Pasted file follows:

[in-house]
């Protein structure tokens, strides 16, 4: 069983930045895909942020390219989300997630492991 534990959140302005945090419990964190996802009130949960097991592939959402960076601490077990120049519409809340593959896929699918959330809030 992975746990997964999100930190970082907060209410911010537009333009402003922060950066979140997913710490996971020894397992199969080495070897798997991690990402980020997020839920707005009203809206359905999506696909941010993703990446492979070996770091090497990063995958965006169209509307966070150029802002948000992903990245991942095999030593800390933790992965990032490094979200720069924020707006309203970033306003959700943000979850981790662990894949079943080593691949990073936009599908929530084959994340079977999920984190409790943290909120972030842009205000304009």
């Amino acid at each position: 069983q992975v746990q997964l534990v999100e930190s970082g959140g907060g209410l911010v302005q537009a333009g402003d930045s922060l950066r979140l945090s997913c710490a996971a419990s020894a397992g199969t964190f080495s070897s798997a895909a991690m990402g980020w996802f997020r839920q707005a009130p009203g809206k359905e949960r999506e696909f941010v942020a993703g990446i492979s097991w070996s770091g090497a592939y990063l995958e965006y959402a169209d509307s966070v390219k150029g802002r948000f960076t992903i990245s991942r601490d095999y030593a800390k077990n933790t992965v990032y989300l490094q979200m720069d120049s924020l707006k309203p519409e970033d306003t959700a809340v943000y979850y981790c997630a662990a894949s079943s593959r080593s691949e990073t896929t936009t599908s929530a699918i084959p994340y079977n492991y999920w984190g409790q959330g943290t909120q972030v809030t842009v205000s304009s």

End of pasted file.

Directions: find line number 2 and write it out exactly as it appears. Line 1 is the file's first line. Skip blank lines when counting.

């Protein structure tokens, strides 16, 4: 069983930045895909942020390219989300997630492991 534990959140302005945090419990964190996802009130949960097991592939959402960076601490077990120049519409809340593959896929699918959330809030 992975746990997964999100930190970082907060209410911010537009333009402003922060950066979140997913710490996971020894397992199969080495070897798997991690990402980020997020839920707005009203809206359905999506696909941010993703990446492979070996770091090497990063995958965006169209509307966070150029802002948000992903990245991942095999030593800390933790992965990032490094979200720069924020707006309203970033306003959700943000979850981790662990894949079943080593691949990073936009599908929530084959994340079977999920984190409790943290909120972030842009205000304009």